I was paying attention to Matt Stairs more closely to see when he’d get his first hit at all this season. Little did I know — until I read Adam Kilgore’s story in this morning’s Washington Post anyway — that the hit he had in last night’s game was his 100th career pinch hit.
Strange career for a neat guy. There aren’t many non-head cases who have played for a bunch of different teams, but Stairs is decidedly not that and has played for 13. A lot of that has to do with his pinch-hitting rep — those guys don’t last on the same team for a very long time — but I kind of suspect that a lot of guys could be pinch hitters. With Stairs I’m sure it has a lot to do with his willingness to take on the role with little fuss and the fact that he’s really likable. Need a pinch hitter this year? OK, call Stairs.
Rick Morissey of the Chicago Sun-Times published an article on Sunday giving a bit of insight into Cubs president of baseball operations Theo Epstein. When Epsten was younger, he dabbled in sportswriting, but quickly realized the trade wasn’t for him.
As Morissey details, when Epstein was 19 years old writing for Yale’s student newspaper, he wrote an article suggesting the school’s football coach should be fired during what would become a 3-7 season. Epstein was told during the meeting that one writer would defend the coach and one would call for his job. “It was a lesson in the way that the world of journalism sometimes works. It was an eye-opener for me. I regret it, and I’ve happily moved on.”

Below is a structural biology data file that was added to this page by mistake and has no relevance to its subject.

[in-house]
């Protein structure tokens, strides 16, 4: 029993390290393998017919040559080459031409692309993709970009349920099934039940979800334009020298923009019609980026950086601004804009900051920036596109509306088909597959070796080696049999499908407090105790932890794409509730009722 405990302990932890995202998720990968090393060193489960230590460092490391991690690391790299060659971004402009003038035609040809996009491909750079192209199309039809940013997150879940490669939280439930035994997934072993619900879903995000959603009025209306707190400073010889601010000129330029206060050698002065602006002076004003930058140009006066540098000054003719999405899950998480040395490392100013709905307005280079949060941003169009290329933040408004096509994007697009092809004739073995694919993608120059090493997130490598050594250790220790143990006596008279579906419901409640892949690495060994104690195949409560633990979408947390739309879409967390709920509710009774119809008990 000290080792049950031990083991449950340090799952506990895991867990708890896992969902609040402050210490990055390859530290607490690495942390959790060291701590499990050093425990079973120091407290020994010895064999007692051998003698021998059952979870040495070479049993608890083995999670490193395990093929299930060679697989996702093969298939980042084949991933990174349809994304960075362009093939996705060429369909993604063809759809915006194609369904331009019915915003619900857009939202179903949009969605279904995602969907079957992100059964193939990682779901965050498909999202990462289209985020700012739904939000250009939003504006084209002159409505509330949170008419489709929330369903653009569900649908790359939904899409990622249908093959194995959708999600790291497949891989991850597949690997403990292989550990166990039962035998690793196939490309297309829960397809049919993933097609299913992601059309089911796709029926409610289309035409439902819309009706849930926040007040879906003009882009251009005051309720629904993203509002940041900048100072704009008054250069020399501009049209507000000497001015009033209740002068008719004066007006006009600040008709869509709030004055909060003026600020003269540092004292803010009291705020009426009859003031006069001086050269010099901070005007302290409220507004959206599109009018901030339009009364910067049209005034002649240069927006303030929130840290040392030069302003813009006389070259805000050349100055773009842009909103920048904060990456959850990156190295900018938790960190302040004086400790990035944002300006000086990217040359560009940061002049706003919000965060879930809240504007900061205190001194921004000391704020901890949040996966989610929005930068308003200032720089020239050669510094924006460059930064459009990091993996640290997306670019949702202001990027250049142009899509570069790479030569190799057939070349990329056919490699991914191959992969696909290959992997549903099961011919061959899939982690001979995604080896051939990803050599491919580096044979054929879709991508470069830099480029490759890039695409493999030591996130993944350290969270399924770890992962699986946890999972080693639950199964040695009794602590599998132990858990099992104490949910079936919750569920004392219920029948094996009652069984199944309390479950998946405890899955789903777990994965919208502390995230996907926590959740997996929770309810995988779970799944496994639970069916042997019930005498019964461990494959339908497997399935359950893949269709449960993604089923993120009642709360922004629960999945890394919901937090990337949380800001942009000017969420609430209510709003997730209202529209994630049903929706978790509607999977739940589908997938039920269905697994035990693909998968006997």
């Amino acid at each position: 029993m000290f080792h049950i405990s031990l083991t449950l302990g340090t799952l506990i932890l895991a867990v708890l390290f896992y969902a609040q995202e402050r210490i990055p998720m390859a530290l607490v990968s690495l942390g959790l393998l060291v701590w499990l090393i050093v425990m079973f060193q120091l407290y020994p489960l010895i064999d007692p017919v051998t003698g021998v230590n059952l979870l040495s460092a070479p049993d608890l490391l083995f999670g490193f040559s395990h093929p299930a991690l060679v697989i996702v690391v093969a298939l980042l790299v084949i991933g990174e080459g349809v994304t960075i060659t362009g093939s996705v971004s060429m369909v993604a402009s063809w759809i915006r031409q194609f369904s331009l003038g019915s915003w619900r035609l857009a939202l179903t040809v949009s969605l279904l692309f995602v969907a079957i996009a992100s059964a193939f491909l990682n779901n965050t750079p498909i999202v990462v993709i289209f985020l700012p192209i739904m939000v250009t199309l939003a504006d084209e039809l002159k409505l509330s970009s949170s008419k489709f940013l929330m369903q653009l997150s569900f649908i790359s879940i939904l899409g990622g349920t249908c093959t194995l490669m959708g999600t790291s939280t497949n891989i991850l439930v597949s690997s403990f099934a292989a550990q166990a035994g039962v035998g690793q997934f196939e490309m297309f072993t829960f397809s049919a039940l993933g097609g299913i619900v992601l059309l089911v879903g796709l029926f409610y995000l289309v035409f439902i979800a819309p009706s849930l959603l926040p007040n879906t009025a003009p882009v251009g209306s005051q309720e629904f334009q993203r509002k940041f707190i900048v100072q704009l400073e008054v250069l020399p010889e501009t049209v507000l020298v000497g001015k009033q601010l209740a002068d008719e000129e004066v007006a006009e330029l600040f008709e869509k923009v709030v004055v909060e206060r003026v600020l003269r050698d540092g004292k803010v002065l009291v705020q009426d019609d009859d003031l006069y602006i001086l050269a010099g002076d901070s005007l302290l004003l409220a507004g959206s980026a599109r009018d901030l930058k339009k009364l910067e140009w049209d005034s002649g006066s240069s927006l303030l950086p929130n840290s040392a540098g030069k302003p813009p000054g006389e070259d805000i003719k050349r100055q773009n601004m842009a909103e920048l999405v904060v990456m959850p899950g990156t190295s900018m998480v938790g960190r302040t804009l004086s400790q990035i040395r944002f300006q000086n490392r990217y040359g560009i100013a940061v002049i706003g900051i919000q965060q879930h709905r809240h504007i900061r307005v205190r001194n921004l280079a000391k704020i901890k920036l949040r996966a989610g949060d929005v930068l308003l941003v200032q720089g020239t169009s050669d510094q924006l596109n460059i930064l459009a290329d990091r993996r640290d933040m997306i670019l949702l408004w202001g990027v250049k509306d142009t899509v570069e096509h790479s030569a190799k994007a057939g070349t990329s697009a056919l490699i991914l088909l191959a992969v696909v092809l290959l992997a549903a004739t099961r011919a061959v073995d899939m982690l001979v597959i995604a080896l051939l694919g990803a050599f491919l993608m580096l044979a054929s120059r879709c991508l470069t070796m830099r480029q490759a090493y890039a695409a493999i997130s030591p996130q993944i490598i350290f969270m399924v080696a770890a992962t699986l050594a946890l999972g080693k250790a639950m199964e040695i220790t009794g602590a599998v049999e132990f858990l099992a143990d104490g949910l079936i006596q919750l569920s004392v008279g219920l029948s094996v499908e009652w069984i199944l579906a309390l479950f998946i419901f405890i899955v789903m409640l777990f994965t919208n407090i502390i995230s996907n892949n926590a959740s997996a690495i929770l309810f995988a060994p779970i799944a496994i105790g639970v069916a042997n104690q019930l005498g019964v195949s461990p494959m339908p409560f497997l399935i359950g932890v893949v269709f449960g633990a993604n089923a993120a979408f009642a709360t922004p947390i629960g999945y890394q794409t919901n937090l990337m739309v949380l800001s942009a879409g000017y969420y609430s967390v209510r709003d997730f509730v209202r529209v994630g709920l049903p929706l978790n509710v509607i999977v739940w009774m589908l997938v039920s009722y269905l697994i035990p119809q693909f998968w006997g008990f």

Epstein continued, “I realized I didn’t want to be a sportswriter when I was interning with the Orioles back in ’92, ’93, ’94. I did do a lot of media-relations stuff, and I saw that the life of a sportswriter is pretty lonely. You kind of work by yourself, sit there by yourself in the press box, go back to the hotel bar. Not to generalize.” He added, “But I really respect writing and respect sportswriters.”
He’s not wrong, and he seems to have found his calling as a front office executive. His Cubs are back in the World Series for the first time since 1945.
Indians second baseman Jason Kipnis tweeted on Sunday, “Got a little too close to [Francisco Lindor] during the celebration!! Freak accident but should be good to go by Tuesday! #cantkeepmeoutofthisgame!”
Per MLB.com’s Jordan Bastian, manager Terry Francona said Kipnis is dealing with a low ankle sprain, but he’s expected to be ready to go when the World Series begins on Tuesday. Kipnis went through fielding drills on Sunday.
Kipnis is hitting .167/.219/.367 with a pair of homers and four RBI in eight games this postseason.